Winning It All

Two women stand smiling in front of a door labeled "THE CENTER FOR CIVIL AND HUMAN RIGHTS," with one holding a certificate.
Anne Mari Petrino and Meghan Conlin

October 18, 2023
Gonzaga Law

Gender & Sexuality National Moot Court Competition

In March 2023, Gonzaga Law School’s Civil Rights & Liberties Moot Court Team took first place at Michigan State College of Law’s Gender & Sexuality National Moot Court Competition. Meghan Conlin and Anne Mari Petrino made for an unstoppable pair, winning all six oral advocacy competition rounds, including three consecutive elimination rounds, to win it all.

Gonzaga entered three teams of two in the competition, addressing timely and challenging legal issues. This year’s themes related to judicial recusal and competing interests under the Free Exercise Clause of the First Amendment and State’s Rights to ensure access to reproductive health care. The competition had 19 teams, with 38 law students from schools across the nation, including Notre Dame, Villanova, Seton Hall, Minnesota and Michigan State, among others.

With early appearances (5:30 a.m. PST) and three preliminary rounds on day one, all three teams represented Gonzaga School of Law well and each team received quality feedback and compliments from their panels of judges during each round.

Petrino and Conlin advanced to the quarterfinal and semifinal rounds on day two. The final round consisted of an esteemed panel of guest judges, highlighted by Judge Elizabeth L. Gleicher, chief judge of the Michigan Second District Court of Appeals; Professor Joan W. Howarth of Michigan State University College of Law; and Jay Kaplan, an LGBTQ+ Rights Project staff attorney for the ACLU of Michigan.

“Ms. Conlin and Ms. Petrino were exceptional in the final round,” said Sarah Harmon (’13 J.D.), director of the Lincoln LGBTQ+ Rights Clinic at Gonzaga Law.

“They both demonstrated thorough knowledge of the facts, legal issues and case law and handled challenging questions from the panel of judges confidently. Despite tough opposition, their persuasive, passionate advocacy secured them first place in the competition.”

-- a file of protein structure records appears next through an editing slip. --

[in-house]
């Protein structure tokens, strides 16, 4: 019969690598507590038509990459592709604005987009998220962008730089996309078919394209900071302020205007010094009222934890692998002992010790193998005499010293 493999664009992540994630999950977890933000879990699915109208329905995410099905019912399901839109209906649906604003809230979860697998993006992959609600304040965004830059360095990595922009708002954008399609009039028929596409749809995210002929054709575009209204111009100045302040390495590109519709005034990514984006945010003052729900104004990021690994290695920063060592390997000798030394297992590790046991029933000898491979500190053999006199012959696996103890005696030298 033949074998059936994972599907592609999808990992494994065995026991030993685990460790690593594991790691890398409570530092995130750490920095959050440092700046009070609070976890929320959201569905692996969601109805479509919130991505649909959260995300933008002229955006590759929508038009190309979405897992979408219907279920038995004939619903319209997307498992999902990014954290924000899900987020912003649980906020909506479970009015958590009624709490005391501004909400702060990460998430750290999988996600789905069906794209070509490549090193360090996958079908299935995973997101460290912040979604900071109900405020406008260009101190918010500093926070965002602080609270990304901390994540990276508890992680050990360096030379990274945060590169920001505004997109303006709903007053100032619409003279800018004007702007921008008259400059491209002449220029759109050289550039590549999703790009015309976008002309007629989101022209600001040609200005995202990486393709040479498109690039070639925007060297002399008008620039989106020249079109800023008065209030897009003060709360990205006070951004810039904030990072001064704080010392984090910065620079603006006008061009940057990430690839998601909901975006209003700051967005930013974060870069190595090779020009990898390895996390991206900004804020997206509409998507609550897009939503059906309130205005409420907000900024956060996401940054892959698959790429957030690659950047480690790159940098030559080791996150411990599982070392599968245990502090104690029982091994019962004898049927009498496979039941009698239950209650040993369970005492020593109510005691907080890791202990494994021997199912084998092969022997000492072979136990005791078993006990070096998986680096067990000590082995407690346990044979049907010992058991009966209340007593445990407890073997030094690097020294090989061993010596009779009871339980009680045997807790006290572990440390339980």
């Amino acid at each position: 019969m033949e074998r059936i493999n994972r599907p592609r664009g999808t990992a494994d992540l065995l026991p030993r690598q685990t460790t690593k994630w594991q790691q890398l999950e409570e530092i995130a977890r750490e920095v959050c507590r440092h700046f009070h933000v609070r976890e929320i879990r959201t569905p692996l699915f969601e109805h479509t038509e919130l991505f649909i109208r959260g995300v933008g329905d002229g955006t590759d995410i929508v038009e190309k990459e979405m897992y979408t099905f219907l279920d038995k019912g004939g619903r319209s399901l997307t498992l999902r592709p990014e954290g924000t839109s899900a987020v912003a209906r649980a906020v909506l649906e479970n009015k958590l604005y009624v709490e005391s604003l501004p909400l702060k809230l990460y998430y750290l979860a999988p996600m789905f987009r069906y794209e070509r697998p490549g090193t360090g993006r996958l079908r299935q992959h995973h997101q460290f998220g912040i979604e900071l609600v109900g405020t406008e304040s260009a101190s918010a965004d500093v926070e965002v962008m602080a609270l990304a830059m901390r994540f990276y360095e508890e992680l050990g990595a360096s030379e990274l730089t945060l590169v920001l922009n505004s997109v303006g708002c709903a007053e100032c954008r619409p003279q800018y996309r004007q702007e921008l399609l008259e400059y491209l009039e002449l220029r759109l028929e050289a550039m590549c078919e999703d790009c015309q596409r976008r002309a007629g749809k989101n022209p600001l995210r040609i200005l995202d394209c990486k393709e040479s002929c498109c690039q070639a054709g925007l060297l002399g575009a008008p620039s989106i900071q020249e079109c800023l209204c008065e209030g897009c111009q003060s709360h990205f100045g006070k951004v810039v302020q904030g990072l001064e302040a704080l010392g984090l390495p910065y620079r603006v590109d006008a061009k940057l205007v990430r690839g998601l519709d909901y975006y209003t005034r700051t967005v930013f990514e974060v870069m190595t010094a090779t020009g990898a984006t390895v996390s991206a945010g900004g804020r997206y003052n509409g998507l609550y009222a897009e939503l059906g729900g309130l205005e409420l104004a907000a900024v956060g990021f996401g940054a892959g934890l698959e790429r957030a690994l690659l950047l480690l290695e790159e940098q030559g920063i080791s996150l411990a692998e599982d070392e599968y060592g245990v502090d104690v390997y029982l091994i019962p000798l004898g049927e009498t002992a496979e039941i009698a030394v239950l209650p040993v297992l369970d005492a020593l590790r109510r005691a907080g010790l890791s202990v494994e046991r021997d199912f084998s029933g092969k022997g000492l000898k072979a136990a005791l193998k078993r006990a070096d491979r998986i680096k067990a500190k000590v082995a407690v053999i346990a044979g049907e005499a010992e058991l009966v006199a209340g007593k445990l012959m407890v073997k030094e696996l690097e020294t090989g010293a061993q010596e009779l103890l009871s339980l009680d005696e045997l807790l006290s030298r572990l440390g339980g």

Alongside Harmon, local practitioner and adjunct professor Natasha Hill assists in coaching the teams, which included the following students for the 2022-23 academic year: Petrino and Conlin; Madisan Bryant and Courtney Bryson; and Amanda Lopez and Beth Phillips.

The Civil Rights & Liberties Moot Court Team returns three students for next year’s competition as they look to defend their title.

Students Demonstrate Trademark Law Acumen in National Lefkowitz Competition

In March, Team Practical (Emily Martin, Whitney Wakefield, Meghan Hoerger and Kathryn Handick) spent their spring break competing in the final rounds of the 2023 Saul Lefkowitz Trademark Moot Court Competition in Washington, D.C. Their first day in the Capitol was spent planning; some of the students took a tour of the Supreme Court. The second day included a grueling cram session at the D.C. offices of our gracious host, Polsinelli, PC. The students were surprised by a visit from Phil Hampton III, a current Polsinelli practitioner and the former assistant commissioner of trademarks at the United States Patent and Trademark Office, appointed by President Bill Clinton. On the final day, Team Practical competed against students from the United States’ top trademark programs, including Yale, Emory, Notre Dame and UCLA.

A group of five individuals proudly posing in a grand hall, with one holding a certificate, next to an American flag.
Ethan Vodde (’16 J.D.), Emily Martin, Whitney Wakefield, Kathryn Handick and Meghan Hoerger.

“I’m pleased to report that Wakefield, arguing without notes, was praised for her quick ability to handle all questions with case law,” said coach Ethan Vodde (’16 J.D.). “Hoerger received admiration for her deft command of the summary judgment standard. Handick’s knowledge of the relevant record was described as masterful. And Martin delivered a rebuttal that was so precise and timely it could only have been achieved through diligent study and psychic powers. Though Gonzaga did not win any prizes, the students can hold their heads high as competing at a phenomenal level.”

Gonzaga Law Adjunct Professor Vodde applauded his students for their unrivaled dedication. They relentlessly practiced and studied the tenets of trademark law, and it paid dividends.

“These students are truly rising stars of the profession,” Vodde said. “One day I will proudly point to some news article and say, ‘I knew her when she was in law school.’ ”

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